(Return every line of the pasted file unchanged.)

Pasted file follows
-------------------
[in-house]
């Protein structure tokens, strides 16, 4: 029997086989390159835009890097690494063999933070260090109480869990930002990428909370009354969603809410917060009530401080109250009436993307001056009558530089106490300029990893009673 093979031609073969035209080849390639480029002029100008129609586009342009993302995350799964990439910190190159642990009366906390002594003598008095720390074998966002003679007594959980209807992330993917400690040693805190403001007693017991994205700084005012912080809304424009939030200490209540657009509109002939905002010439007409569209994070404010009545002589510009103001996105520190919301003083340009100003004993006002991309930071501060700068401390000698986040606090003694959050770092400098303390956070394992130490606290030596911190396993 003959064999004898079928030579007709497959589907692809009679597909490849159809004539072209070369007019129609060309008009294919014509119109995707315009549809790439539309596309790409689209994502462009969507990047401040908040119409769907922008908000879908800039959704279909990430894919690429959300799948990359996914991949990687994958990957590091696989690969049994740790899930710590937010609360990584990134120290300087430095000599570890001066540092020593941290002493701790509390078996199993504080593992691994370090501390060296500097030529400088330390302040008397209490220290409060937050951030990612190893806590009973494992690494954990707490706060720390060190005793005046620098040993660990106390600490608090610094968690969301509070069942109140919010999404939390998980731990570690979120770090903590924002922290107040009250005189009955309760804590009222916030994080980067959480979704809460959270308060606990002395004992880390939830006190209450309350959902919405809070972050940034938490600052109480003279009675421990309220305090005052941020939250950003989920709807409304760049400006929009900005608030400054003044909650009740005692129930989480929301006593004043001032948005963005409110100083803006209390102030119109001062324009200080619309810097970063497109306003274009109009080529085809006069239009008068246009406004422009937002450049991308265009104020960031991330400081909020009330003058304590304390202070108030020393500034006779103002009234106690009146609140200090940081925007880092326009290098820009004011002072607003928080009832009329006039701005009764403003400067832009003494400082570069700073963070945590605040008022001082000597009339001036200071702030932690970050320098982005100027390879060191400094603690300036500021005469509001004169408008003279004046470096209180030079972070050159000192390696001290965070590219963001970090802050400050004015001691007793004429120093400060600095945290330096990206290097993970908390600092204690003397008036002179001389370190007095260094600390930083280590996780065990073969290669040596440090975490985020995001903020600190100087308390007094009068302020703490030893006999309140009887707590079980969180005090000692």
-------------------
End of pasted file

[in-house]
């Protein structure tokens, strides 16, 4: 029997086989390159835009890097690494063999933070260090109480869990930002990428909370009354969603809410917060009530401080109250009436993307001056009558530089106490300029990893009673 093979031609073969035209080849390639480029002029100008129609586009342009993302995350799964990439910190190159642990009366906390002594003598008095720390074998966002003679007594959980209807992330993917400690040693805190403001007693017991994205700084005012912080809304424009939030200490209540657009509109002939905002010439007409569209994070404010009545002589510009103001996105520190919301003083340009100003004993006002991309930071501060700068401390000698986040606090003694959050770092400098303390956070394992130490606290030596911190396993 003959064999004898079928030579007709497959589907692809009679597909490849159809004539072209070369007019129609060309008009294919014509119109995707315009549809790439539309596309790409689209994502462009969507990047401040908040119409769907922008908000879908800039959704279909990430894919690429959300799948990359996914991949990687994958990957590091696989690969049994740790899930710590937010609360990584990134120290300087430095000599570890001066540092020593941290002493701790509390078996199993504080593992691994370090501390060296500097030529400088330390302040008397209490220290409060937050951030990612190893806590009973494992690494954990707490706060720390060190005793005046620098040993660990106390600490608090610094968690969301509070069942109140919010999404939390998980731990570690979120770090903590924002922290107040009250005189009955309760804590009222916030994080980067959480979704809460959270308060606990002395004992880390939830006190209450309350959902919405809070972050940034938490600052109480003279009675421990309220305090005052941020939250950003989920709807409304760049400006929009900005608030400054003044909650009740005692129930989480929301006593004043001032948005963005409110100083803006209390102030119109001062324009200080619309810097970063497109306003274009109009080529085809006069239009008068246009406004422009937002450049991308265009104020960031991330400081909020009330003058304590304390202070108030020393500034006779103002009234106690009146609140200090940081925007880092326009290098820009004011002072607003928080009832009329006039701005009764403003400067832009003494400082570069700073963070945590605040008022001082000597009339001036200071702030932690970050320098982005100027390879060191400094603690300036500021005469509001004169408008003279004046470096209180030079972070050159000192390696001290965070590219963001970090802050400050004015001691007793004429120093400060600095945290330096990206290097993970908390600092204690003397008036002179001389370190007095260094600390930083280590996780065990073969290669040596440090975490985020995001903020600190100087308390007094009068302020703490030893006999309140009887707590079980969180005090000692």